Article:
# Point to Sphere calculation

• Oct 21st 2010, 03:36 PM
EEalgorithm
Point to Sphere calculation
Ok I am not exactly sure what subject this goes under as I can't find a good way of calculating it in my calc book and racked my brain for other methods, but I am stumped. Ok basically here is the problem.
I know my position in space, any coordinate system will do. I am inside of a sphere that has radius r. Knowing my position and a vector pointing at a known angle, I need to figure out where the vector and the sphere intersect.

That seems a little convoluted, so I will try to explain the practical application.
I know my position on earth (latitude, longitude, altitude).
I know exactly where the sun is with respect to me (Zenith angle, Azimuth angle)
If I look directly at the sun (DO NOT ATTEMPT), where does the vector I am looking at intersect with a sphere that has a radius of 1000 meters greater than my current altitude.
Keep in mind that the earth curves, so a simple trig calculation doesn't do the trick.

It seems so simple, but I just can not figure out how to solve it.
If anyone could point me toward a theorem or technique or law I would appreciate it.
• Oct 22nd 2010, 09:01 AM
Ackbeet
Let the center of the sphere of radius $\displaystyle r$ be the origin $\displaystyle O.$ Let the current position of the observer be at a known vector $\displaystyle \mathbf{P}$ with respect to the origin. Let the known vector pointing to some object (such as the sun) from the observer be denoted $\displaystyle \mathbf{Q}.$ Let the smaller angle between $\displaystyle \mathbf{P}$ and $\displaystyle \mathbf{Q}$ be denoted $\displaystyle \varphi.$ This angle is known. Let the vector from the origin to the intersection of the sphere and $\displaystyle \mathbf{Q}$ be denoted $\displaystyle \mathbf{R}.$ Finally, let the vector $\displaystyle \mathbf{q}:=\mathbf{R}-\mathbf{P}.$

We know that $\displaystyle |\mathbf{R}|=r.$ We also know that $\displaystyle \mathbf{P}+\mathbf{q}=\mathbf{R}.$ Hence,

$\displaystyle |\mathbf{R}|^{2}=\mathbf{R}\cdot\mathbf{R}=(\mathb f{P}+\mathbf{q})\cdot(\mathbf{P}+\mathbf{q})=P^{2} +q^{2}-2Pq\cos(\varphi)=r^{2}.$

Rearranging, we obtain

$\displaystyle q^{2}-2qP\cos(\varphi)+P^{2}-r^{2}=0.$

Viewing this is a quadratic in $\displaystyle q$, we find the two solutions

$\displaystyle q=P\cos(\varphi)\pm\sqrt{r^{2}-P^{2}+P^{2}\cos^{2}(\varphi)}.$

Because $\displaystyle r>P,$ we may throw out the negative square root solution, since $\displaystyle q>0.$ Hence,

$\displaystyle q=P\cos(\varphi)+\sqrt{r^{2}-P^{2}\sin^{2}(\varphi)}.$

Now, the direction of $\displaystyle \mathbf{Q}$ is the same as the direction of $\displaystyle \mathbf{q}.$ Hence, we can write

$\displaystyle \mathbf{q}=q\,\dfrac{\mathbf{Q}}{Q}=\left(P\cos(\v arphi)+\sqrt{r^{2}-P^{2}\sin^{2}(\varphi)}\right)\dfrac{\mathbf{Q}}{Q }.$

Finally, we write

$\displaystyle \mathbf{R}=\mathbf{P}+\left(P\cos(\varphi)+\sqrt{r ^{2}-P^{2}\sin^{2}(\varphi)}\right)\dfrac{\mathbf{Q}}{Q }.$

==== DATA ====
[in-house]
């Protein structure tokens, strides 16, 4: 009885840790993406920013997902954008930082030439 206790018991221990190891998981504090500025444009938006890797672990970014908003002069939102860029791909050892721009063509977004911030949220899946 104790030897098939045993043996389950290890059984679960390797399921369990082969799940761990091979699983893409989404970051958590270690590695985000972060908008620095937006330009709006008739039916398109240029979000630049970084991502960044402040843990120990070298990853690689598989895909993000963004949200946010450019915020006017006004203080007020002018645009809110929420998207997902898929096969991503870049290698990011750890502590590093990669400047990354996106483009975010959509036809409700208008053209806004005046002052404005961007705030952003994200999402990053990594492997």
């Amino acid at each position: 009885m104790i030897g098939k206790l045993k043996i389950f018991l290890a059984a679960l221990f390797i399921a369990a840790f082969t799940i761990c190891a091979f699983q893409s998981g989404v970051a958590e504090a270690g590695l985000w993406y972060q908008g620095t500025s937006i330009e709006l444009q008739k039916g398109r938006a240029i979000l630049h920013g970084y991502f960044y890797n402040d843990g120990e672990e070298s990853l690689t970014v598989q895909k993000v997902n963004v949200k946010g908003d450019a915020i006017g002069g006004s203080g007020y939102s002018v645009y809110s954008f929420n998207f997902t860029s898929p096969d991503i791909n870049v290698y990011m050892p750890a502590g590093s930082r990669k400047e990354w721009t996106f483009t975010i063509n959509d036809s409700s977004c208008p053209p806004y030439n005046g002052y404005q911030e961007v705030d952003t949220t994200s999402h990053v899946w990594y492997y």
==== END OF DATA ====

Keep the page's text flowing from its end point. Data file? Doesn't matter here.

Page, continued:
This is the desired vector in terms of known quantities, and is thus a solution to your problem.

Make sense?
• Oct 22nd 2010, 11:55 AM
EEalgorithm
Well it makes sense, and thanks for the reply, but I was aware of this solution and there is one problem. I do not know the angle gamma.
I believe in this setup q is the vector between point p and the intersection of q and the sphere. If my understanding is correct.
So in the terms that you have set up. I am aware of.
vector p
The angle between vector p and and the vector pointing at the intersection on the sphere.
That is where my problem comes in.
I have attached a crude drawing of my problem. please note that the I merely extended the line from point P for clarity showing that it is in fact the angle between point P and the sun. The actual vector ends at the intersection of the sphere.
Attachment 19418
• Oct 22nd 2010, 12:10 PM
Ackbeet
The angle phi, written $\displaystyle \varphi$ and pronounced /FEE/, is the angle between vector $\displaystyle \mathbf{P}$ and $\displaystyle \mathbf{Q}.$ That is precisely the angle that I'm using here, and that, in your drawing, you mark as "known". Are you saying that you don't know the direction of $\displaystyle \mathbf{Q}?$ If so, I'd say your problem is unsolvable.

Here is my drawing of the problem. The capital letters are all vectors, and $\displaystyle \phi=\varphi.$

Attachment 19419

What exactly in this formula don't you know:

$\displaystyle \displaystyle\mathbf{R}=\mathbf{P}+\left(P\cos(\va rphi)+\sqrt{r^{2}-P^{2}\sin^{2}(\varphi)}\right)\dfrac{\mathbf{Q}}{Q }.$
• Oct 22nd 2010, 12:54 PM
EEalgorithm
I am not sure, I actually realized that I can solve everything simple enough using the law of sins. It has been so long, I forgot about them. Anyway, thanks for the help.
• Oct 22nd 2010, 12:56 PM
EEalgorithm
No looking back on your explanation, you were correct, I misunderstood your relationship between Q and R. I thought you were saying they were the same thing, but now that I look at it, I could use that method as well.
• Oct 22nd 2010, 12:59 PM
Ackbeet
You can use the law of sines, sure. It might be a little trickier to get a vector representation of everything, but I suppose it depends to some extent on exactly what information you need. Do you need a full vector representation? Or do you just want angles?